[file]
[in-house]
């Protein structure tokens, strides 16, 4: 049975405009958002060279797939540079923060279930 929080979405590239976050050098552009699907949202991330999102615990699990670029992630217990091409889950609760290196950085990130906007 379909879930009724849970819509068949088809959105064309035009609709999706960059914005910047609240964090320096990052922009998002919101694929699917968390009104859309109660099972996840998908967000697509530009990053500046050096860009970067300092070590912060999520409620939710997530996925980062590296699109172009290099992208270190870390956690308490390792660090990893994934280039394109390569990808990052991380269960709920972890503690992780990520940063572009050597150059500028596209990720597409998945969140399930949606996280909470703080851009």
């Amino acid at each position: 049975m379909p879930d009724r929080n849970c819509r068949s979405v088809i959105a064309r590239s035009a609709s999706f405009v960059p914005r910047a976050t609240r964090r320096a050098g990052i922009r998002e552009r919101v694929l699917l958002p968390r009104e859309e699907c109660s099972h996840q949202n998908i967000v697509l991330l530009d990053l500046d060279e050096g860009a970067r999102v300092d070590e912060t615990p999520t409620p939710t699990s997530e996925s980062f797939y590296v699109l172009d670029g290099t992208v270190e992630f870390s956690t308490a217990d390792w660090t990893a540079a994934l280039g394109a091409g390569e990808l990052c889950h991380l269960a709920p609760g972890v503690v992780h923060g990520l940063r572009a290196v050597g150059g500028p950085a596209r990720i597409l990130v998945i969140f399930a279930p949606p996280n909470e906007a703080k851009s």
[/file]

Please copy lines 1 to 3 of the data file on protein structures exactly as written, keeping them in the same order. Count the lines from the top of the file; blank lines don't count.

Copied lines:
[in-house]
């Protein structure tokens, strides 16, 4: 049975405009958002060279797939540079923060279930 929080979405590239976050050098552009699907949202991330999102615990699990670029992630217990091409889950609760290196950085990130906007 379909879930009724849970819509068949088809959105064309035009609709999706960059914005910047609240964090320096990052922009998002919101694929699917968390009104859309109660099972996840998908967000697509530009990053500046050096860009970067300092070590912060999520409620939710997530996925980062590296699109172009290099992208270190870390956690308490390792660090990893994934280039394109390569990808990052991380269960709920972890503690992780990520940063572009050597150059500028596209990720597409998945969140399930949606996280909470703080851009």
């Amino acid at each position: 049975m379909p879930d009724r929080n849970c819509r068949s979405v088809i959105a064309r590239s035009a609709s999706f405009v960059p914005r910047a976050t609240r964090r320096a050098g990052i922009r998002e552009r919101v694929l699917l958002p968390r009104e859309e699907c109660s099972h996840q949202n998908i967000v697509l991330l530009d990053l500046d060279e050096g860009a970067r999102v300092d070590e912060t615990p999520t409620p939710t699990s997530e996925s980062f797939y590296v699109l172009d670029g290099t992208v270190e992630f870390s956690t308490a217990d390792w660090t990893a540079a994934l280039g394109a091409g390569e990808l990052c889950h991380l269960a709920p609760g972890v503690v992780h923060g990520l940063r572009a290196v050597g150059g500028p950085a596209r990720i597409l990130v998945i969140f399930a279930p949606p996280n909470e906007a703080k851009s």